Infant Brains May Reflect Maternal Inflammation
Children’s brain architecture and memory may be tied to mother’s IL-6 levels
Inflammation in pregnant mothers may be linked to their children’s brain organization after birth and their working memory two years later, according to a longitudinal study by German and U.S. researchers.
Neonates’ functional connectivity patterns predicted the degree to which their mother experienced inflammation while pregnant, and systemic maternal inflammation during pregnancy — reflected in interleukin-6 ( IL-6) levels — predicted these children’s performance on a memory game at age two, reported Claudia Buss, PhD, of the Charité University Medicine Berlin in Germany and colleagues in Nature Neuroscience.
“This study shows in very clear terms how the immune system can impact offspring brain development and behavior,” said co-author Damien Fair, PhD, of Oregon Health and Science University in Portland.
“The study establishes a missing link between inflammation in pregnant women and the way the entire newborn brain is organized into networks,” Fair told MedPage Today. “It showed that higher levels of cytokine interleukin-6 during pregnancy were associated with reduced working memory capacity in the child, as far out as the age of 2.”
Previous work has suggested that maternal inflammation may be linked to fetal neurodevelopment. “Notably, it appears that maternal inflammation itself, rather than infection or injury per se, increases risks for developmental disorders,” observed Monica Rosenberg, PhD, of Yale University, in an accompanying editorial. In mice, giving pregnant females a protein that stimulated immune responses was enough to cause autism spectrum-like and schizophrenia-like behaviors in offspring, she noted.
But while epidemiology and animal work have indicated that inflammation during may alter offspring’s brain function and behavior, “methodological constraints have limited our ability to directly observe these relationships in humans,” she added.
The researchers found that the functional connectivity patterns of newborn babies differed as a function of their mother’s IL-6 levels during pregnancy, reliably enough to use a neonate’s functional connectivity pattern to predict its mother’s IL-6 level. The researchers created an artificial intelligence model to predict a mother’s inflammatory response during pregnancy based on her baby’s brain connectivity patterns and found that the predicted levels were more strongly related to true maternal IL-6 values than would be expected by chance.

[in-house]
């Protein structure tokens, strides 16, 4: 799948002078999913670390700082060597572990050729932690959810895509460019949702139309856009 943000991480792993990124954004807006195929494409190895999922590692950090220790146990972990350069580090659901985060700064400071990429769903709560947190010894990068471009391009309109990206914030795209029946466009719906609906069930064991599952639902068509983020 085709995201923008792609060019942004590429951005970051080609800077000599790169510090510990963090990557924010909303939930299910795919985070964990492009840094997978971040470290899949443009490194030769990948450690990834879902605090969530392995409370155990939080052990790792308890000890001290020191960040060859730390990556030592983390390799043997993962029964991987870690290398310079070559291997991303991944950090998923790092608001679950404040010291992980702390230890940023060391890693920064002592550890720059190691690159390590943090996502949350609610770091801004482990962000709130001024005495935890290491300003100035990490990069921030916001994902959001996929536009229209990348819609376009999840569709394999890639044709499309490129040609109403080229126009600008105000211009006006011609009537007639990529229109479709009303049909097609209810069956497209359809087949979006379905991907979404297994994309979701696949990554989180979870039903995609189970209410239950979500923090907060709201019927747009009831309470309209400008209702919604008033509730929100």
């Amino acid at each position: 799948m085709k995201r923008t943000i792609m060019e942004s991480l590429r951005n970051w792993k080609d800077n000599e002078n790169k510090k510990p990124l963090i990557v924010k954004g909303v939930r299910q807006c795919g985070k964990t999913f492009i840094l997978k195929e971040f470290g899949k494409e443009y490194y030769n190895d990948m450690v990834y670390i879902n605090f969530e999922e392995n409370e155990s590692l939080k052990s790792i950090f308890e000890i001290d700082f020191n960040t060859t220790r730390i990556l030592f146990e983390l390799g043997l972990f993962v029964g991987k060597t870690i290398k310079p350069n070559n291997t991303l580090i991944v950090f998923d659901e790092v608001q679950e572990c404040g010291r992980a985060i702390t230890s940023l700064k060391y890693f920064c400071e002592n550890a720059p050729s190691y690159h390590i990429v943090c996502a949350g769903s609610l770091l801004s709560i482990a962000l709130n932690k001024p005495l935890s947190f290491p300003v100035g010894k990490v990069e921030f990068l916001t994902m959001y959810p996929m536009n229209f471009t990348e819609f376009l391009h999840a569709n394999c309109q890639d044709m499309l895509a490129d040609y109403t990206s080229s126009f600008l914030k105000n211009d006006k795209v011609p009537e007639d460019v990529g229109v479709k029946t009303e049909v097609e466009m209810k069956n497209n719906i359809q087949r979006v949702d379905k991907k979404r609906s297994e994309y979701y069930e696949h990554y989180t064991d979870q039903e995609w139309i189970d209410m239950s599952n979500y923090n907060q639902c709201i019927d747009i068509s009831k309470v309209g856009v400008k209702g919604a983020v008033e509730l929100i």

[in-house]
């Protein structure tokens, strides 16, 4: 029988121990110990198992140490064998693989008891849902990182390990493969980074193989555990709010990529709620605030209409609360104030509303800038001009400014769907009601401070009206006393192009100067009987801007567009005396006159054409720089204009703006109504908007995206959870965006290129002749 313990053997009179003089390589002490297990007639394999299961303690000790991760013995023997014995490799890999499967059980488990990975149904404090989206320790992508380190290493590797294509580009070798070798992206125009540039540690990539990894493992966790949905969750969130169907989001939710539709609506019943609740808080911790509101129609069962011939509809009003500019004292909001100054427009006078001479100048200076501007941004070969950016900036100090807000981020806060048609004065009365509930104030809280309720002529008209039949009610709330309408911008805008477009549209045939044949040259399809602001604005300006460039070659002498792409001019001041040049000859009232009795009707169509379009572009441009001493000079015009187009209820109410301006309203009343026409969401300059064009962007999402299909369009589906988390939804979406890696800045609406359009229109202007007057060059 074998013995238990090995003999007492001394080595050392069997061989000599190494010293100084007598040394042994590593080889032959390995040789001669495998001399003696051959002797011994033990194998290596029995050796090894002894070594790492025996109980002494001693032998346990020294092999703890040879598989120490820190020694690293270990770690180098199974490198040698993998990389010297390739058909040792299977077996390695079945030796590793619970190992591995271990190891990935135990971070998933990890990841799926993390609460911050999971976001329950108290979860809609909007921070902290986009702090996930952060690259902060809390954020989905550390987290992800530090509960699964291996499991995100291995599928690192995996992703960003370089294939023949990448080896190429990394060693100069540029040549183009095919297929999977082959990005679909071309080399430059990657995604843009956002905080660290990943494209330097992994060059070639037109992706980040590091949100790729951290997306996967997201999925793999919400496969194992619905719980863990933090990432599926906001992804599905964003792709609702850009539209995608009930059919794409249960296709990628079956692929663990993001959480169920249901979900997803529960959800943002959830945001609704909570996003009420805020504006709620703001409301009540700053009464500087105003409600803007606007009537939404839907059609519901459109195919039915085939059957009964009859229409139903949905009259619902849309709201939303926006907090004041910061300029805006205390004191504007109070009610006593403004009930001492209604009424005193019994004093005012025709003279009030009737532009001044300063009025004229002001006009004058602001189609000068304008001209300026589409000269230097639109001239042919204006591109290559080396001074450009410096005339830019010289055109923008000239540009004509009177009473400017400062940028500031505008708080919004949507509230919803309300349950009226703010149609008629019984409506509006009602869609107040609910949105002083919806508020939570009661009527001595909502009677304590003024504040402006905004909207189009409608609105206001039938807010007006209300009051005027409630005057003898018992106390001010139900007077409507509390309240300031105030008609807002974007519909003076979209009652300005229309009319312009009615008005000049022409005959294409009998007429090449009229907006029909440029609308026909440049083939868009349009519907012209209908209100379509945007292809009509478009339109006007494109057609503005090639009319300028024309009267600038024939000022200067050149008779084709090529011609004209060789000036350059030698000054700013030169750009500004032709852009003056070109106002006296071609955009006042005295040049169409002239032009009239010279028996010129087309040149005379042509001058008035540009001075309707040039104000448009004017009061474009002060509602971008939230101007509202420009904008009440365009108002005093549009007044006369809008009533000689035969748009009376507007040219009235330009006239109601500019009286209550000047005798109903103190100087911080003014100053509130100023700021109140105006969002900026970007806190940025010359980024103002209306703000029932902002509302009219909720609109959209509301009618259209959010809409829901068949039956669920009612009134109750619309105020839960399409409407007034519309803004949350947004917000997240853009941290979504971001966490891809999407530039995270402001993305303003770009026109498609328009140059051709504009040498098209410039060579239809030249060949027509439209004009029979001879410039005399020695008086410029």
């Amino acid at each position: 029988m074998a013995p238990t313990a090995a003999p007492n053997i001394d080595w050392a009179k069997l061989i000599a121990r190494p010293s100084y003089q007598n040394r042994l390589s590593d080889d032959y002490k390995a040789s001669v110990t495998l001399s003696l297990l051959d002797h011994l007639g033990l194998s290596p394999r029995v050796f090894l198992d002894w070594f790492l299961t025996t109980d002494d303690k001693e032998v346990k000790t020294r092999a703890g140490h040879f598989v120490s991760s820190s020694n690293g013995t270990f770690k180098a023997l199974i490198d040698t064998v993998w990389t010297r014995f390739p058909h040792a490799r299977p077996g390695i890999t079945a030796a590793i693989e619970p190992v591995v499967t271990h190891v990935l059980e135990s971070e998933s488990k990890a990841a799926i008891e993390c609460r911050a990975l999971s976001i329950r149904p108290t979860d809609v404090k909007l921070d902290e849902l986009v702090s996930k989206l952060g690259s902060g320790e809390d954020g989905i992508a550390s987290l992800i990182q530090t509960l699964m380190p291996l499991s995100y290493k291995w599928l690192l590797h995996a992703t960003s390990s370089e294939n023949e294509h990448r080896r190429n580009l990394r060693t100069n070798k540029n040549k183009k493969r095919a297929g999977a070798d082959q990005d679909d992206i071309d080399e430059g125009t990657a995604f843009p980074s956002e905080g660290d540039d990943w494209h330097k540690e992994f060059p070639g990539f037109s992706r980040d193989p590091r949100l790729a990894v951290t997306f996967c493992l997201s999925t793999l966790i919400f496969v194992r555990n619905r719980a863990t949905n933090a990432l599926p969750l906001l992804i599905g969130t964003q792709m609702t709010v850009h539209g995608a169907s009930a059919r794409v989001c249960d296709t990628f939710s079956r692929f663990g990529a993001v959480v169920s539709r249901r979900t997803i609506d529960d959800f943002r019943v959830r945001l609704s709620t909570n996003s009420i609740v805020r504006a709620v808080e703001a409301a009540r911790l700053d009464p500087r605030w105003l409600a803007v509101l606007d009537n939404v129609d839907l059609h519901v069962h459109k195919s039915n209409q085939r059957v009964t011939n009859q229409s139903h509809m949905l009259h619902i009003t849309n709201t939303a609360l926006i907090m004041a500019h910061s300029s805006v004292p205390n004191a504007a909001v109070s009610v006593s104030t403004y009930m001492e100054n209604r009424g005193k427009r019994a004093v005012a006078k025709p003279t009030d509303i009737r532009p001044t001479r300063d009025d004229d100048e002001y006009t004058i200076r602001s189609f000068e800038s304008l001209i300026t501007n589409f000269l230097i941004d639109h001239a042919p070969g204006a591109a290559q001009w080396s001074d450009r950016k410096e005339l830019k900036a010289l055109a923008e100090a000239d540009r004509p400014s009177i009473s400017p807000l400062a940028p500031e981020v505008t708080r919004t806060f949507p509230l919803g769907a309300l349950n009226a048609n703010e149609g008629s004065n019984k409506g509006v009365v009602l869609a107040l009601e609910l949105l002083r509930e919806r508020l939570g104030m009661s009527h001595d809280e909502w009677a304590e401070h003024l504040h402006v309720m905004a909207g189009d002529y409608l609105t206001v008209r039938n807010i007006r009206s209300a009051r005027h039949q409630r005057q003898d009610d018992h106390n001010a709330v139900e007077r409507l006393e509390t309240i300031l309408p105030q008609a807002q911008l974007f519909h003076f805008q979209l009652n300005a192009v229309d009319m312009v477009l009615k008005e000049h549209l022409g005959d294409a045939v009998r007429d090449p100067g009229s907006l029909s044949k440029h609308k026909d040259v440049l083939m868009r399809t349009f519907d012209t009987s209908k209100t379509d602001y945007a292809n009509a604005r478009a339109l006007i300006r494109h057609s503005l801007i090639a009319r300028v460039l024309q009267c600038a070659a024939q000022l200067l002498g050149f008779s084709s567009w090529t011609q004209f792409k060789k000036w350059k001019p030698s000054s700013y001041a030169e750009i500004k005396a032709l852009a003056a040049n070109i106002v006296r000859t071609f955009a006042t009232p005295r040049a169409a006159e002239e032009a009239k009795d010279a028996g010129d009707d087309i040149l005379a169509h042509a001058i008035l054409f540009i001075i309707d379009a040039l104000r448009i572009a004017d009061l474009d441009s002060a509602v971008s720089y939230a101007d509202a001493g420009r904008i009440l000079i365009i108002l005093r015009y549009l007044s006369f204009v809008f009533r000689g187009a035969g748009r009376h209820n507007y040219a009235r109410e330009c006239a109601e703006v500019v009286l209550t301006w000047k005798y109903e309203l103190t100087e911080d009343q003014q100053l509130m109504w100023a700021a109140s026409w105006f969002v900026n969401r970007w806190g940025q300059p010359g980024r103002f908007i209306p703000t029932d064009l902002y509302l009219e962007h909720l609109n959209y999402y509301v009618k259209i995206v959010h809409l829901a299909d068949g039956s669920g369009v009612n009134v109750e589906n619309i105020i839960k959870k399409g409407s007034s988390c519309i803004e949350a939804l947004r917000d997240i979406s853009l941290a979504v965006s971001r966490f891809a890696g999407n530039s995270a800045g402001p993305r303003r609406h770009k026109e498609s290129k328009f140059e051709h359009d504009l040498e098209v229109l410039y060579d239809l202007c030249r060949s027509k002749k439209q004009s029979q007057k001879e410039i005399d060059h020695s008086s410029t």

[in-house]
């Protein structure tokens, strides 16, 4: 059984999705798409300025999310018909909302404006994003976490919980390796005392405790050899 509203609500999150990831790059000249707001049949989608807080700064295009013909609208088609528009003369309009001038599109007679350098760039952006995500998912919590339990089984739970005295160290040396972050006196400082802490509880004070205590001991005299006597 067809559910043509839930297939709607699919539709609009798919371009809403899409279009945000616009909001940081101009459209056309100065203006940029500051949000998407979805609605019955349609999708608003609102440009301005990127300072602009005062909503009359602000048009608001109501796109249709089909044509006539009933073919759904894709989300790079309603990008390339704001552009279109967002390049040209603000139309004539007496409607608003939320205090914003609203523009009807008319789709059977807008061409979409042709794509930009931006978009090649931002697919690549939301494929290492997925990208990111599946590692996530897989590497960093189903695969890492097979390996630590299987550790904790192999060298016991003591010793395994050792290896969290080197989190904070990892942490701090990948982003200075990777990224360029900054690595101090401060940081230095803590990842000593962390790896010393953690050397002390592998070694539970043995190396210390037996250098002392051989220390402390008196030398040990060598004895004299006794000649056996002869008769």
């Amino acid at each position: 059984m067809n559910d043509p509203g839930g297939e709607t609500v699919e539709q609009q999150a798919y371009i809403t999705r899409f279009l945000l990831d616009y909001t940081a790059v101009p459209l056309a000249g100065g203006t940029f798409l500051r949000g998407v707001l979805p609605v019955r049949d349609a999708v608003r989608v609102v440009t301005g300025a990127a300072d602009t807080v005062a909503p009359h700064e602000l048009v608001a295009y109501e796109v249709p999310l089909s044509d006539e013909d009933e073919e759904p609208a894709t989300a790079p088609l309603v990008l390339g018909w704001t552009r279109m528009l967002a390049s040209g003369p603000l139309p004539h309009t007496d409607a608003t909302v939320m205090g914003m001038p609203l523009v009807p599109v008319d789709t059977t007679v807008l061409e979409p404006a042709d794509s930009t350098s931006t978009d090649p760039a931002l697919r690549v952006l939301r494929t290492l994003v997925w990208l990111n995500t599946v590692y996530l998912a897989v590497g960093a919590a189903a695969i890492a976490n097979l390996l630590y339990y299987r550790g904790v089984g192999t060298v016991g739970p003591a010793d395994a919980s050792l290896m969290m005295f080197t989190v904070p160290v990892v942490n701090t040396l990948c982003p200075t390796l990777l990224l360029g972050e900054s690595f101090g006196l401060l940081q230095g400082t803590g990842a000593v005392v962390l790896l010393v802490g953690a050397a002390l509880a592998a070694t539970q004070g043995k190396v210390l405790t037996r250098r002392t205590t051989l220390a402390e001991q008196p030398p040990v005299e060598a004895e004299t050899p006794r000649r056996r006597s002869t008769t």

They also used the mothers’ IL-6 levels during the first, second, and third trimesters of pregnancy to predict children’s scores on a memory task and found that higher maternal IL-6 levels reliably predicted poorer memory, with maternal IL-6 concentrations measured latest in pregnancy being most predictive.
Maternal age, gestational age, and age at MRI scan were not correlated with maternal IL-6 concentrations or working memory at age 2.
The researchers provide “unique evidence that what we experience before we are born is related to neural and cognitive processes fundamental to our life outcomes,” noted Rosenberg. “Although, as they emphasize, their findings do not prove causal relationships (it’s unclear, for example, whether other factors, such as genetic variants, could explain these associations) or show whether the relationship between maternal IL-6 and behavior is specific to working memory or whether it generalizes to other aspects of executive function, such as impulse control, measured in the same dataset, they support epidemiological and preclinical evidence that maternal inflammation during pregnancy influences offspring neurodevelopment,” she wrote.
The researchers noted several limitations to their study: their sample was not representative of high-risk populations, and neonatal brain connectivity was assessed during sleep, not when babies were awake. Other pre- and postnatal environmental conditions may have affected the trajectories of brain development, they added.
“Future work should focus on questions about how diet and other environmental factors interact to influence changes to the immune system before and after birth,” Fair observed.
“These factors of our everyday lives are modifiable. It will be just as important as research that studies the subsequent effects of inflammation on brain function and cognition in newborns to determine if simple societal changes can help improve long-term outcomes in our children.”
Neither the researchers nor the editorialist declared competing interests.